Stocks to sell

Holding Carvana (NYSE:CVNA) stock now is a dangerous proposition. Sure, it could go higher if there’s an epic short squeeze, but the hype fuel could run out anytime.

At the end of the day, sensible investors should think about whether Carvana’s current valuation makes sense, especially considering the trajectory of used-vehicle prices.

Certainly, Carvana is a leader among used-car dealers. Short-squeeze rallies can be exciting while they last. It’s like a game of musical chairs, though. When the music stops, you might be left standing by yourself, holding a heavy bag with Carvana stock.

CVNA Stock’s Epic Run

CVNA stock has rallied fast and furiously this year, from $4 and change at the beginning of 2023 to nearly $38 in mid-July. Most likely, some short-sellers capitulated along the way, pushing the Carvana share price higher.

History has shown that meme-stock rallies don’t last forever and can end badly. Experts on Wall Street know this, and the average analyst 12-month forecast for Carvana stock is $16.64, implying substantial downside.

I can see why analysts aren’t upbeat about CVNA stock’s near-term prospects. Carvana is a consistently unprofitable business with no price-to-earnings ratio.

The company’s financials are less than ideal, with Wells Fargo analyst Zachary Fadem declaring that Carvana’s balance sheet is “in question” and warning that “positive free cash flow” is “seemingly out of reach” for Carvana.

Used-Car Price Crash Is a Problem for Carvana

Fadem isn’t the only analyst to flash a warning sign about Carvana. JPMorgan analyst Rajat Gupta downgraded Carvana stock from “neutral” to “underweight.”

Moreover, Gupta reiterated a $10 price target on Carvana shares, claiming that the company’s “valuation has once again disconnected materially from fundamentals.”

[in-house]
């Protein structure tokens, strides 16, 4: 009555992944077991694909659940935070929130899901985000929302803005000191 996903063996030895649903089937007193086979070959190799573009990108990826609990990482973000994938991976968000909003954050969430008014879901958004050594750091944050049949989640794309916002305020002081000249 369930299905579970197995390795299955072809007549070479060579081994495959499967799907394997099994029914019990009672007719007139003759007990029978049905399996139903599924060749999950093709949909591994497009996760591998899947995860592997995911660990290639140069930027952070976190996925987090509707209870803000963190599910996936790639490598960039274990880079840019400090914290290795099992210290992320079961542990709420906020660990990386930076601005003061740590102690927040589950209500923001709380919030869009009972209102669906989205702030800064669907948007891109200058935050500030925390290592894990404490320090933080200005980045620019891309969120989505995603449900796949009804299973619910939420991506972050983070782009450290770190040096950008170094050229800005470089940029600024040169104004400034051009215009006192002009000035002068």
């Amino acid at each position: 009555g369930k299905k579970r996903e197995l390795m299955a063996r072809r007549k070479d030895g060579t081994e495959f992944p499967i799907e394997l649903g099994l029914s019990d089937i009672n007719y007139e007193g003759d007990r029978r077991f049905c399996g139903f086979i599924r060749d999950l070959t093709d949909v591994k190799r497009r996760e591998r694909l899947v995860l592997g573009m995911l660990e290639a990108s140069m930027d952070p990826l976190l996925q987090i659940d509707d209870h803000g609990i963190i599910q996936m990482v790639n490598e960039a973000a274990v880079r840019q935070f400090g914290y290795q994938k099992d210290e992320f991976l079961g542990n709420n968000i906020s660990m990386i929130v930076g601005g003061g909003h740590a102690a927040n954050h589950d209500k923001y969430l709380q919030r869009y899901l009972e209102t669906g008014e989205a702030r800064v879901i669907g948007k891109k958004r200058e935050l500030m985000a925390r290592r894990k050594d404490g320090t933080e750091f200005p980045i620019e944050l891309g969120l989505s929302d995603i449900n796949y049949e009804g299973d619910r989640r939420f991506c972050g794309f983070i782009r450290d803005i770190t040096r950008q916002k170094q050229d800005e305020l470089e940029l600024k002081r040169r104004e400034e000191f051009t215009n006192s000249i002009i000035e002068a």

I agree with Gupta’s assessment. According to the Manheim Used Vehicle Value Index, used-car prices dropped 10.3% year over year in June. That marks 10 consecutive months of year-over-year declines in used-vehicle prices.

If used-car prices are crashing, that’s not going to help Carvana from a financial standpoint. Sure, more cars might get sold, but those cars will generally fetch lower prices.

Ideally, Carvana should aim to sell more vehicles at higher prices, but the current vehicle-market environment won’t likely allow for that.

Despite this, CVNA stock has gone parabolic, with some short-term traders evidently ignoring Carvana’s challenges in search of quick gains.

It’s Too Dangerous to Buy CVNA Stock Now

If you happened to buy Carvana stock at the right time, thank your lucky stars. Also, remember that in the financial markets, greed is what causes many traders to destroy their accounts.

Gupta’s warning is a call for common sense during a time of hype and mania. Carvana is certainly an interesting company, but that doesn’t mean it’s investable. So, don’t be late to the party with CVNA stock; just avoid it for now, at least until the share price normalizes somewhat.

On the date of publication, David Moadel did not have (either directly or indirectly) any positions in the securities mentioned in this article. The opinions expressed in this article are those of the writer, subject to the InvestorPlace.com Publishing Guidelines.

David Moadel has provided compelling content – and crossed the occasional line – on behalf of Motley Fool, Crush the Street, Market Realist, TalkMarkets, TipRanks, Benzinga, and (of course) InvestorPlace.com. He also serves as the chief analyst and market researcher for Portfolio Wealth Global and hosts the popular financial YouTube channel Looking at the Markets.

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